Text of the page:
Few are brave enough to say: “My parents are Christians, so – by God’s grace and according to his promises – I have been one since birth too. I look back on my baptism with gratitude as my new beginning. Since then it’s been up and down – but isn’t it for all of us. Clearly, as a young child my faith was what you’d expect of a child, but my understanding has grown over the years to the point where I now know the God I’ve always trusted, in much the same way that I now know the parents I’ve always trusted. I thank God for his grace to me, operating even before I knew it.”

    So: If that’s a bad consequence of revivalism, we mustn’t overreact by throwing the baby out with the bathwater. Clearly we should long for God to save large numbers of people in their adult years who were previously outside his covenant – and this is more so now than ever before.

  2. James Oakley says:

    Actually, Neil, re-reading my comment, I’ve just realised what I said. Proves authorial intent doesn’t cover the full range of possible meaning in a text:

    Did I really just say that we are in danger of throwing the baby out with the bathwater? What, out of the church? You mean we’ve thrown the bathwater out of the church, so we’re in danger of throwing the babies out of the church as well? Oops!

  3. neilrobbie says:

    I’m constantly suffering from the divergence of authorial intent and what I actually say!

    Keller’s three categories in his first lecture concur, I believe, with the issue you raise. During a revival, sleepy Christians wake up, nominal Christians grasp the gospel (those who are in the covenant community but have never grasped the object of faith to which their baptism points, who is Christ) and the unconverted are converted (drawn into the covenant).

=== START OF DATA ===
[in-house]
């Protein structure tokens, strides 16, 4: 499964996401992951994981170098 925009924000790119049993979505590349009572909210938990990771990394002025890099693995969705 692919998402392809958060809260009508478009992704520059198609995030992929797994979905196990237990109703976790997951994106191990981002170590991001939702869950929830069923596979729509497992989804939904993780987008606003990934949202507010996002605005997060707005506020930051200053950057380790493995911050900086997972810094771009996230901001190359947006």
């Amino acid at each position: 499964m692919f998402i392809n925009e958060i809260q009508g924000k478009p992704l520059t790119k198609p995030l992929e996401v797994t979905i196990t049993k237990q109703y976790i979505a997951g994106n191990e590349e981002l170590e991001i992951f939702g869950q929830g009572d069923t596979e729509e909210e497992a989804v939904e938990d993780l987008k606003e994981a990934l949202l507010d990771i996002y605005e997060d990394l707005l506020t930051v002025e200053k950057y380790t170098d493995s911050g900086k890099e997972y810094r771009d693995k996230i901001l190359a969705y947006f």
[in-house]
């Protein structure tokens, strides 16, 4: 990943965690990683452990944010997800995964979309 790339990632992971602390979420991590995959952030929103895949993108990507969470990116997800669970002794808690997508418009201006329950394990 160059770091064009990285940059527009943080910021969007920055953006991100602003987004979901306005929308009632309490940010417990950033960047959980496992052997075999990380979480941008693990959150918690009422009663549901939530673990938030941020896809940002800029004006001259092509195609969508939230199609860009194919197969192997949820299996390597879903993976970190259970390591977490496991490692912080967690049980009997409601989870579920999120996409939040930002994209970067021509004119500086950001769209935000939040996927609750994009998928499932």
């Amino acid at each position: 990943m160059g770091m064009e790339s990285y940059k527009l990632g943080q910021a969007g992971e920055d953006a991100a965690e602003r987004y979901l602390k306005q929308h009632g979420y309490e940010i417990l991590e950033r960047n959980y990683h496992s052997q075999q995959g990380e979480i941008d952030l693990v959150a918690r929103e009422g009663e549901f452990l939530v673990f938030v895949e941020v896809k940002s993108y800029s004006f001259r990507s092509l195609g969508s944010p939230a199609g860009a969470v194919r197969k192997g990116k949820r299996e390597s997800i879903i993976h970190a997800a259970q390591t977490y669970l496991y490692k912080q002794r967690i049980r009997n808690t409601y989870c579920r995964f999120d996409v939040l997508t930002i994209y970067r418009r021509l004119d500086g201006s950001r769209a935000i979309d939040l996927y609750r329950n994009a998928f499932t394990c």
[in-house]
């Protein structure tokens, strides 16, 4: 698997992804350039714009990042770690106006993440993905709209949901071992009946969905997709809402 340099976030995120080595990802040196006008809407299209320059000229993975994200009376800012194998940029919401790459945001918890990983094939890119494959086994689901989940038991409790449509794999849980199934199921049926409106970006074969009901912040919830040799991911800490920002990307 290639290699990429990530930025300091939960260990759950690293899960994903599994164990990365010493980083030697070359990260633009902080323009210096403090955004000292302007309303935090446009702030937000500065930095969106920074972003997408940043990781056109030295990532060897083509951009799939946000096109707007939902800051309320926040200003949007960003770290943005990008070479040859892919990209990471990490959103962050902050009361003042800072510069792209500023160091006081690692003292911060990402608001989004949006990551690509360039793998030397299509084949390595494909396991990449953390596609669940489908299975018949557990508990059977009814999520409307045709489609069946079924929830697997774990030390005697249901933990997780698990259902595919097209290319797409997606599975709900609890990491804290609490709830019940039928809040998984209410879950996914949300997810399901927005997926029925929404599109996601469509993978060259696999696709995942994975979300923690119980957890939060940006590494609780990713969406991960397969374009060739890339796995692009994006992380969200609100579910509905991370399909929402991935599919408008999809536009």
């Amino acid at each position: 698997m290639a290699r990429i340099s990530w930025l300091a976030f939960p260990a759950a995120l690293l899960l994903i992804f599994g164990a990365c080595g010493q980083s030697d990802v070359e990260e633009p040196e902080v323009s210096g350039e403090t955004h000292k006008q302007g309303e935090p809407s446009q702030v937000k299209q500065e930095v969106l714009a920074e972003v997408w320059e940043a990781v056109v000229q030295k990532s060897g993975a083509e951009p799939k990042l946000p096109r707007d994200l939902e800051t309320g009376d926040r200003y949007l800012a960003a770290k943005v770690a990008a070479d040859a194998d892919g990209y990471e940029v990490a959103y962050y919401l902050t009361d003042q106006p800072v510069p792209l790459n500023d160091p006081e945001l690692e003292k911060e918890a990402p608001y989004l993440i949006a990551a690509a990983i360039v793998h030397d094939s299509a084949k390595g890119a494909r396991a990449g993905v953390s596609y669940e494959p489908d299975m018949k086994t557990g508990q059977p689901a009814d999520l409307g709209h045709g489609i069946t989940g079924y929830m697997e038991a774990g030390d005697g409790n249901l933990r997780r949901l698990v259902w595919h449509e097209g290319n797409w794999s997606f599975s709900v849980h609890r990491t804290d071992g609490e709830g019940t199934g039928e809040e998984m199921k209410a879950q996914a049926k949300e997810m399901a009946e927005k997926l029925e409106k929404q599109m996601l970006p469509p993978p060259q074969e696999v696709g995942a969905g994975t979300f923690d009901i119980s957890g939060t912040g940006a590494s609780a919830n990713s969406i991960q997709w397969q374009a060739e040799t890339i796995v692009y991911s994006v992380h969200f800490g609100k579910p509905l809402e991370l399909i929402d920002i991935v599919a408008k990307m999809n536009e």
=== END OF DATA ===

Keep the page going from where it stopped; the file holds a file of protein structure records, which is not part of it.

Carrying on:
I’m with you on the testimony. We teach people at St Luke’s to give a testimony in both ways you outline. Either “Before and after conversion” or “Jesus means this to me today in a way he didn’t when I was younger, though I have always believed in him truly”.

  4. Marc Lloyd says:

    I wonder if being very caught up with the hope of revival might not be a distraction from the ordinary work of godliness, discipleship and evangelism? Maybe the fear of that distraction puts some of the Reformed off going on about revival?

    • neilrobbie says:

      Hi Marc, welcome to transforming grace, it’s great to hear from you, I hope you are well. Some Christians certainly make the hope of revival an idol; taking the focus of their worship off Christ and so making themselves slaves to a different god. I don’t think Lloyd-Jones is saying that we ought to speak of revival in this way. He later makes the point that Christians can so easily strive with prayerful energy and activity for a future reality of widespread conversion which will never come about because they are worshipping the goal of revival itself.

      Yet, in much the same way, the ordinary work of godliness, discipleship and evangelism can become an idol, can’t it? We can strive with prayerful energy and activity toward an image of self as the godly man, faithful disciple and evangelist. I don’t know if that is what you meant, but it’s worth saying that revival might be slow in coming, not because of the fear of the distraction of revival, but because we are already distracted by an idol of self.

      Revival comes historically , it seems, with the recovery of the gospel, when Christ crucified is all in all to many, and Christians dispense with self-glorifying work-righteousness. This is the point Keller made at the conference. Revival is something which can be described rather than aimed for.

  5. sammydaviesjr says:

    I’m sure Tom Clewer would be most unhappy that you’ve mistaken him for Jonny Raine, the man who’s notes you refer to at the start of your post! Easy mistake to make…

  6. neilrobbie says:

    Hi SammyD, if I may, many thanks, mistake corrected! Note to self: not all blogs are single author, so always scroll down the “about” page.